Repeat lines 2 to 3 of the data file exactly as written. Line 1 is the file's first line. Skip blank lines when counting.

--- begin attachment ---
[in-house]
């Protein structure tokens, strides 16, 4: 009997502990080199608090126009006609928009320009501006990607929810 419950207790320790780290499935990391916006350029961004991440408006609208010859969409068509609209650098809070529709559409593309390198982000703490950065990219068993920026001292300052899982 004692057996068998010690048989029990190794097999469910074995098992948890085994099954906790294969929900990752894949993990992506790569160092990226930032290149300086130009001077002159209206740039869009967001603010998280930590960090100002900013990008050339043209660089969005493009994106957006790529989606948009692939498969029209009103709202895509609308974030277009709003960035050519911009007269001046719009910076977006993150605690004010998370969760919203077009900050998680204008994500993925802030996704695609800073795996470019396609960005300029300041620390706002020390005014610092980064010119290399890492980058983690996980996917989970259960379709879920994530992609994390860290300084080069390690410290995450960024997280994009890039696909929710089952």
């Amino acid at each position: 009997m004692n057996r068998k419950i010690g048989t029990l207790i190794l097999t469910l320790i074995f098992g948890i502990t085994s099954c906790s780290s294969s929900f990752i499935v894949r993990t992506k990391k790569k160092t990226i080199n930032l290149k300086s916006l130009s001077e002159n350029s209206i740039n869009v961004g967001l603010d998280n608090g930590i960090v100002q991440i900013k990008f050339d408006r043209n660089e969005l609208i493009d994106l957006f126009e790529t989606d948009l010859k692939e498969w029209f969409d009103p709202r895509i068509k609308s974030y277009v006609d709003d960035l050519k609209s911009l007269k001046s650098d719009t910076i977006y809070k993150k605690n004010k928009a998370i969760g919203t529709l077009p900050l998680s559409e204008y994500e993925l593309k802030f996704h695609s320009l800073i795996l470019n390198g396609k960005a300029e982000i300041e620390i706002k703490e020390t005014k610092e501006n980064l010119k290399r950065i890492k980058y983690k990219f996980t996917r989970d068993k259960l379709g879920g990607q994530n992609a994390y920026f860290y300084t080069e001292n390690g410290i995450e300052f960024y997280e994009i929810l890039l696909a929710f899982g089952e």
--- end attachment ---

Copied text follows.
């Protein structure tokens, strides 16, 4: 009997502990080199608090126009006609928009320009501006990607929810 419950207790320790780290499935990391916006350029961004991440408006609208010859969409068509609209650098809070529709559409593309390198982000703490950065990219068993920026001292300052899982 004692057996068998010690048989029990190794097999469910074995098992948890085994099954906790294969929900990752894949993990992506790569160092990226930032290149300086130009001077002159209206740039869009967001603010998280930590960090100002900013990008050339043209660089969005493009994106957006790529989606948009692939498969029209009103709202895509609308974030277009709003960035050519911009007269001046719009910076977006993150605690004010998370969760919203077009900050998680204008994500993925802030996704695609800073795996470019396609960005300029300041620390706002020390005014610092980064010119290399890492980058983690996980996917989970259960379709879920994530992609994390860290300084080069390690410290995450960024997280994009890039696909929710089952």
């Amino acid at each position: 009997m004692n057996r068998k419950i010690g048989t029990l207790i190794l097999t469910l320790i074995f098992g948890i502990t085994s099954c906790s780290s294969s929900f990752i499935v894949r993990t992506k990391k790569k160092t990226i080199n930032l290149k300086s916006l130009s001077e002159n350029s209206i740039n869009v961004g967001l603010d998280n608090g930590i960090v100002q991440i900013k990008f050339d408006r043209n660089e969005l609208i493009d994106l957006f126009e790529t989606d948009l010859k692939e498969w029209f969409d009103p709202r895509i068509k609308s974030y277009v006609d709003d960035l050519k609209s911009l007269k001046s650098d719009t910076i977006y809070k993150k605690n004010k928009a998370i969760g919203t529709l077009p900050l998680s559409e204008y994500e993925l593309k802030f996704h695609s320009l800073i795996l470019n390198g396609k960005a300029e982000i300041e620390i706002k703490e020390t005014k610092e501006n980064l010119k290399r950065i890492k980058y983690k990219f996980t996917r989970d068993k259960l379709g879920g990607q994530n992609a994390y920026f860290y300084t080069e001292n390690g410290i995450e300052f960024y997280e994009i929810l890039l696909a929710f899982g089952e």